After the battle, the newly crowned Queen Jehnna offers each of her companions a place in her new court. Zula becomes the new captain of the guard replacing the recently deceased Bombatta, because Jehnna does not see any reason why a woman cannot do as good a job as any man. Akiro becomes her new wiseman and advisor, and Malak’s buffoonery qualifies him for the position of court jester. She offers Conan her hand and the opportunity to rule the kingdom together, but he declines, having been promised a kingdom already. He departs on his own for further adventures and to find his own place in the world.

REVIEW:

Arnold Schwarzenegger returns as the muscle-bound hero Conan in Conan the Destroyer. Originally, this was meant to be part of a trilogy, but the third film was retooled and turned into Krull the Conqueror. Why, you may ask? Quite simple, this film did not do as well with fans and critics. One has to wonder what went wrong, though.

What is this about?

While on a quest to retrieve a magical gem, muscleman Conan vanquishes mortal and supernatural adversaries with help from his ham-fisted sidekick, a wacky wizard, a fierce woman warrior and a gigantic bodyguard. But there’s a traitor among the ranks.

What did I like?

Conan. A man of few words, but much action, Conan was the perfect role for a young Schwarzenegger to take on. If you can believe it, I read that he was actually asked to put on more muscle. Now, this is a guy that isn’t too far removed from winning a Mr. World title, which is a bodybuilding completion, and they asked him to get even bigger! Not much can be said about his acting, other than comparing this to the latest film I saw him in, The Last Stand, you can really tell he has come along way, even if he doesn’t have the imposing physique anymore.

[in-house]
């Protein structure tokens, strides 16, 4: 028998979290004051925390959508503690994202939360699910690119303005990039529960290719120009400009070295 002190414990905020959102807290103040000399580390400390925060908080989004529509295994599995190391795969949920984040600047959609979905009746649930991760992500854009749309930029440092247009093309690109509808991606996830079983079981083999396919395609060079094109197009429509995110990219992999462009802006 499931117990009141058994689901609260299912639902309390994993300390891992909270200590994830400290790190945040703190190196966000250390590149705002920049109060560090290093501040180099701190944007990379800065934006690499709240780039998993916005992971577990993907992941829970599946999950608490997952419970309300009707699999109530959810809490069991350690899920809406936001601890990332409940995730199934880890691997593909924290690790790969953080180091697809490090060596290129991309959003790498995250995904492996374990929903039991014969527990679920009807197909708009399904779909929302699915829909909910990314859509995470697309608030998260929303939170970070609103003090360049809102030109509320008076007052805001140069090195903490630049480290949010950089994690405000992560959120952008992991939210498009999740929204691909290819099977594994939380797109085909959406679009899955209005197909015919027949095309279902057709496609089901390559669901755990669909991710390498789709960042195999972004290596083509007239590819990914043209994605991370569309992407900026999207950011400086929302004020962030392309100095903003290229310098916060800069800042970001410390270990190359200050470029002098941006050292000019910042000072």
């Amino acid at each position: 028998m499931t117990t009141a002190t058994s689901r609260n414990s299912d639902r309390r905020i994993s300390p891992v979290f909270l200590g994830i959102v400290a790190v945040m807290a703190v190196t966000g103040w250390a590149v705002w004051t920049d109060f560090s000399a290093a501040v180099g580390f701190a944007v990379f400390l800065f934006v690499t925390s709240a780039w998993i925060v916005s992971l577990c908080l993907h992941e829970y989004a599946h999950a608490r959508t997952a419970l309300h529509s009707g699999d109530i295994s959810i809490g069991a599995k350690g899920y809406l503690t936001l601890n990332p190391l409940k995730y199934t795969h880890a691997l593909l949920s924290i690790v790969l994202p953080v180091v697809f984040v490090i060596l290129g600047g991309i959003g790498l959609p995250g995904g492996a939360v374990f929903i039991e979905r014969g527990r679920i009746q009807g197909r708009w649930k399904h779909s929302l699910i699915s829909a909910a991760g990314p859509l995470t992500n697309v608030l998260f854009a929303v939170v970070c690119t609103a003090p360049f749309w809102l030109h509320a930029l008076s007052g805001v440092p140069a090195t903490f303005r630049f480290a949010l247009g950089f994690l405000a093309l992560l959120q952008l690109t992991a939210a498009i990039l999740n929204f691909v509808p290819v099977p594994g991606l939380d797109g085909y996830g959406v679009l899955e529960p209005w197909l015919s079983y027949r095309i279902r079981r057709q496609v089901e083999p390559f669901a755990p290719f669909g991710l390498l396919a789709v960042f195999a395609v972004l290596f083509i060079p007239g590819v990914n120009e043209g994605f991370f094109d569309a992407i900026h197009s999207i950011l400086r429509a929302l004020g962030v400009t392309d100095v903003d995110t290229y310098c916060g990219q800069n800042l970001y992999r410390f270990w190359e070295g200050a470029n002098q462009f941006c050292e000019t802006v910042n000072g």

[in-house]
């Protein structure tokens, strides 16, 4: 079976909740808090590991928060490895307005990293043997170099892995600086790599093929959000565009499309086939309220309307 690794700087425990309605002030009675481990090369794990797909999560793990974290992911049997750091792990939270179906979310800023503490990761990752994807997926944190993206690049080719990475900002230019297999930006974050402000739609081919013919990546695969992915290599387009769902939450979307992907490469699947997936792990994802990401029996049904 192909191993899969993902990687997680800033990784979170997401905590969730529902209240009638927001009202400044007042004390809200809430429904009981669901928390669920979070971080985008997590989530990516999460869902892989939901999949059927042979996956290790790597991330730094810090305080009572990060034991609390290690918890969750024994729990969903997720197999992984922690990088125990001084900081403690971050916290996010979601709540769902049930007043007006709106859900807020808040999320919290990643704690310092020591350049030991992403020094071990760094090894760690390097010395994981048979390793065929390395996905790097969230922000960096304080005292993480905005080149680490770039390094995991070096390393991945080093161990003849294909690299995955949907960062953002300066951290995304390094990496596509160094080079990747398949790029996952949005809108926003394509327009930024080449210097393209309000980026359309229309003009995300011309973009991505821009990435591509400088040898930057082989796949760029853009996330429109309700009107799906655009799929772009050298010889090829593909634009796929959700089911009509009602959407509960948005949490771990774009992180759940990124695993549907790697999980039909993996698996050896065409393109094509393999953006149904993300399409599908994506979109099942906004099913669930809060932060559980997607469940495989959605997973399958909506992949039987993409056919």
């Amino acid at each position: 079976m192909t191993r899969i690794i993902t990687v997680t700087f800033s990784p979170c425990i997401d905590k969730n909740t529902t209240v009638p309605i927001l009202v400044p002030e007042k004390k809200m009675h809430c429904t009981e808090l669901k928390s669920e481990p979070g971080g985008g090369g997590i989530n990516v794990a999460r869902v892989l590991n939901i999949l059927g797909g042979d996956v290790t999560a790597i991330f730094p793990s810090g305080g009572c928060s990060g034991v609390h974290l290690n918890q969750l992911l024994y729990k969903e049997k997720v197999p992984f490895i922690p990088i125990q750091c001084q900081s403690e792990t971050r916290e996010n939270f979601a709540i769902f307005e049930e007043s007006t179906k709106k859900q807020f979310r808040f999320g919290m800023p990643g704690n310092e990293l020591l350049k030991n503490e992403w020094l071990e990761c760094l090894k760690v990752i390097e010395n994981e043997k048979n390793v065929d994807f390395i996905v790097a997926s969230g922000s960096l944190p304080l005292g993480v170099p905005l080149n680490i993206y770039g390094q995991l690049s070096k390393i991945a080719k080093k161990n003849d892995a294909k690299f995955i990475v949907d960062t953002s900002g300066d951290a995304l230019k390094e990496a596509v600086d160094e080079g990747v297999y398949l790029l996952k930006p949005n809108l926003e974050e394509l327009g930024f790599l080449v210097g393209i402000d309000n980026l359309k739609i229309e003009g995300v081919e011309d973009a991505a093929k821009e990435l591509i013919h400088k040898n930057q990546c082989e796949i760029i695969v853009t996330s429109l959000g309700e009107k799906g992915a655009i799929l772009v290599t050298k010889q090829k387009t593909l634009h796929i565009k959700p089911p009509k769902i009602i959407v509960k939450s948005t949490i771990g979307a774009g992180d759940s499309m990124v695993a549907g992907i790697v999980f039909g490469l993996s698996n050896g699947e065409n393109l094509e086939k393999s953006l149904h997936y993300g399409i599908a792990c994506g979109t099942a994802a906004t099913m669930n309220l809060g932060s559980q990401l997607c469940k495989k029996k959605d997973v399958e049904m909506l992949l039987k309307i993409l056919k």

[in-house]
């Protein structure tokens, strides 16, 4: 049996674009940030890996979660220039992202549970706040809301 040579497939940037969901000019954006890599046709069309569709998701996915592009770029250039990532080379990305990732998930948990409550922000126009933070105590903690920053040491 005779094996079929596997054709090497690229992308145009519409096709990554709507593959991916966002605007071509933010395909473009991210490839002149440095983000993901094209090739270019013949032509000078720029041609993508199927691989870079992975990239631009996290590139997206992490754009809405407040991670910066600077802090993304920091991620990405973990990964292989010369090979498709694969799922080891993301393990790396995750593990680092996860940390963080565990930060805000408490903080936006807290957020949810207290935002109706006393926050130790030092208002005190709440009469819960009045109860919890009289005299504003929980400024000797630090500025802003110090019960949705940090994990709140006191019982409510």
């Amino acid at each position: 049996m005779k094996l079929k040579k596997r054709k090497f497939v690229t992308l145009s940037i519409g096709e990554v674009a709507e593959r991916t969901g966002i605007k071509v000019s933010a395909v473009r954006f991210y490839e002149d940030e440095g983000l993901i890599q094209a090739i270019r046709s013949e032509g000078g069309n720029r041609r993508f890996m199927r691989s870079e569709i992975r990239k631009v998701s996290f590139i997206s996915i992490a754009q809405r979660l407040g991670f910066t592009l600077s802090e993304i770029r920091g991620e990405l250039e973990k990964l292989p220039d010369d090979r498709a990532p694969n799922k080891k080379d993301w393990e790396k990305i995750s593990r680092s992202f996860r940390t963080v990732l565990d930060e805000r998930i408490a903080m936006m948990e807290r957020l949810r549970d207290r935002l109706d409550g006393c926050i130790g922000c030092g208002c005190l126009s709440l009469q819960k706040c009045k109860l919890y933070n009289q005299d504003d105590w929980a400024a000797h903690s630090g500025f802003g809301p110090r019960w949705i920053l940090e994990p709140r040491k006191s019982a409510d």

Quest. In the early 80s, there seemed to have been a slew of sci-fi films involving quests and children that would go on to be or that already were ruling the kingdom. You would think this would get to be a bit tired, but for some reason, it felt like a fresh idea with Princess Jehnna not being a total brat. Something that as the years have passed, we see less and less of in on-screen children, if you’d notice. The quest for the dagger leads to some adventures and is the main focal point of the film, also it is not just a recycled version of Conan the Barbarian. It is always a plus when you have fresh material.

Sidekick. A good comedic sidekick can go a long way, especially is they can do more than crack jokes, but be useful in accomplishing the task at hand. Malak may be a bit of an idiot, but he works in contrast to the serious nature of all the other characters. His obsession with Zula, played by Grace Jones is particularly interesting to watch. Through all his bumbling, his dagger skills are particularly impressive.